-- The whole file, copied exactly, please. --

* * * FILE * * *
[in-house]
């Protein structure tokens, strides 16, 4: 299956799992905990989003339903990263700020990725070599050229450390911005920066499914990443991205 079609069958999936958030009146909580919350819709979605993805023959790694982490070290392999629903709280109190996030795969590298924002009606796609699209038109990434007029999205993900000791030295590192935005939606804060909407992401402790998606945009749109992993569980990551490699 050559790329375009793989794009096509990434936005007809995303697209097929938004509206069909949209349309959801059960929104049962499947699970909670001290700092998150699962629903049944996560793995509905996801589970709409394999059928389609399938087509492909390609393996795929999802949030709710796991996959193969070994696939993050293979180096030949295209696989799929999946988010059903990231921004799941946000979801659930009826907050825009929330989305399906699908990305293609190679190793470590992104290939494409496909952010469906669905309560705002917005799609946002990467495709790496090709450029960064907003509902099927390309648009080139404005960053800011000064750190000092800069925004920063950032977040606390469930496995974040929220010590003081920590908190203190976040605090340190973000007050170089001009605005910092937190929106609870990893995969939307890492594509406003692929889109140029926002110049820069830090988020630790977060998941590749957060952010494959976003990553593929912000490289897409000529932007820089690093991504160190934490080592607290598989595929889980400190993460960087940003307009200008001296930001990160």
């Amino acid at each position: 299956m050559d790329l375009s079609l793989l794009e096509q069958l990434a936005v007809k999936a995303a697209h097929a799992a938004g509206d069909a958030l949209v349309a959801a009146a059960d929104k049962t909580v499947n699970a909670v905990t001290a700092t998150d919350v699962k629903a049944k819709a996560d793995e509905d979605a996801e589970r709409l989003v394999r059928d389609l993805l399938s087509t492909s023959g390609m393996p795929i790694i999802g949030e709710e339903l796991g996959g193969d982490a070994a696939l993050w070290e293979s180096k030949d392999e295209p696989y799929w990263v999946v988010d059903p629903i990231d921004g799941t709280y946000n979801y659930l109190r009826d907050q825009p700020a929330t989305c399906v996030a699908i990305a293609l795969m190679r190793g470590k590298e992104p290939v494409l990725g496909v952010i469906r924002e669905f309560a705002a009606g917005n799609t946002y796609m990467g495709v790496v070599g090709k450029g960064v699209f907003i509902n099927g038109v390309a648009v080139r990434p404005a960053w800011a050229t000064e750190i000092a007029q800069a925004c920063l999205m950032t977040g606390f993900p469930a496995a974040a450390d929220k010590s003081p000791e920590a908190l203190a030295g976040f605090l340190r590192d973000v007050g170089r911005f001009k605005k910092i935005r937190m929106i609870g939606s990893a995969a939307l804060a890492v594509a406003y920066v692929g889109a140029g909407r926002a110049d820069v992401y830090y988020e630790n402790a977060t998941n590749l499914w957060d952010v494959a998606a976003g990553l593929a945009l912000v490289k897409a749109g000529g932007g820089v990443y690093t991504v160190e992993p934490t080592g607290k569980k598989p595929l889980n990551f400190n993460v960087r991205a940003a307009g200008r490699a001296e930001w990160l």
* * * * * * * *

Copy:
[in-house]
């Protein structure tokens, strides 16, 4: 299956799992905990989003339903990263700020990725070599050229450390911005920066499914990443991205 079609069958999936958030009146909580919350819709979605993805023959790694982490070290392999629903709280109190996030795969590298924002009606796609699209038109990434007029999205993900000791030295590192935005939606804060909407992401402790998606945009749109992993569980990551490699 050559790329375009793989794009096509990434936005007809995303697209097929938004509206069909949209349309959801059960929104049962499947699970909670001290700092998150699962629903049944996560793995509905996801589970709409394999059928389609399938087509492909390609393996795929999802949030709710796991996959193969070994696939993050293979180096030949295209696989799929999946988010059903990231921004799941946000979801659930009826907050825009929330989305399906699908990305293609190679190793470590992104290939494409496909952010469906669905309560705002917005799609946002990467495709790496090709450029960064907003509902099927390309648009080139404005960053800011000064750190000092800069925004920063950032977040606390469930496995974040929220010590003081920590908190203190976040605090340190973000007050170089001009605005910092937190929106609870990893995969939307890492594509406003692929889109140029926002110049820069830090988020630790977060998941590749957060952010494959976003990553593929912000490289897409000529932007820089690093991504160190934490080592607290598989595929889980400190993460960087940003307009200008001296930001990160």
């Amino acid at each position: 299956m050559d790329l375009s079609l793989l794009e096509q069958l990434a936005v007809k999936a995303a697209h097929a799992a938004g509206d069909a958030l949209v349309a959801a009146a059960d929104k049962t909580v499947n699970a909670v905990t001290a700092t998150d919350v699962k629903a049944k819709a996560d793995e509905d979605a996801e589970r709409l989003v394999r059928d389609l993805l399938s087509t492909s023959g390609m393996p795929i790694i999802g949030e709710e339903l796991g996959g193969d982490a070994a696939l993050w070290e293979s180096k030949d392999e295209p696989y799929w990263v999946v988010d059903p629903i990231d921004g799941t709280y946000n979801y659930l109190r009826d907050q825009p700020a929330t989305c399906v996030a699908i990305a293609l795969m190679r190793g470590k590298e992104p290939v494409l990725g496909v952010i469906r924002e669905f309560a705002a009606g917005n799609t946002y796609m990467g495709v790496v070599g090709k450029g960064v699209f907003i509902n099927g038109v390309a648009v080139r990434p404005a960053w800011a050229t000064e750190i000092a007029q800069a925004c920063l999205m950032t977040g606390f993900p469930a496995a974040a450390d929220k010590s003081p000791e920590a908190l203190a030295g976040f605090l340190r590192d973000v007050g170089r911005f001009k605005k910092i935005r937190m929106i609870g939606s990893a995969a939307l804060a890492v594509a406003y920066v692929g889109a140029g909407r926002a110049d820069v992401y830090y988020e630790n402790a977060t998941n590749l499914w957060d952010v494959a998606a976003g990553l593929a945009l912000v490289k897409a749109g000529g932007g820089v990443y690093t991504v160190e992993p934490t080592g607290k569980k598989p595929l889980n990551f400190n993460v960087r991205a940003a307009g200008r490699a001296e930001w990160l």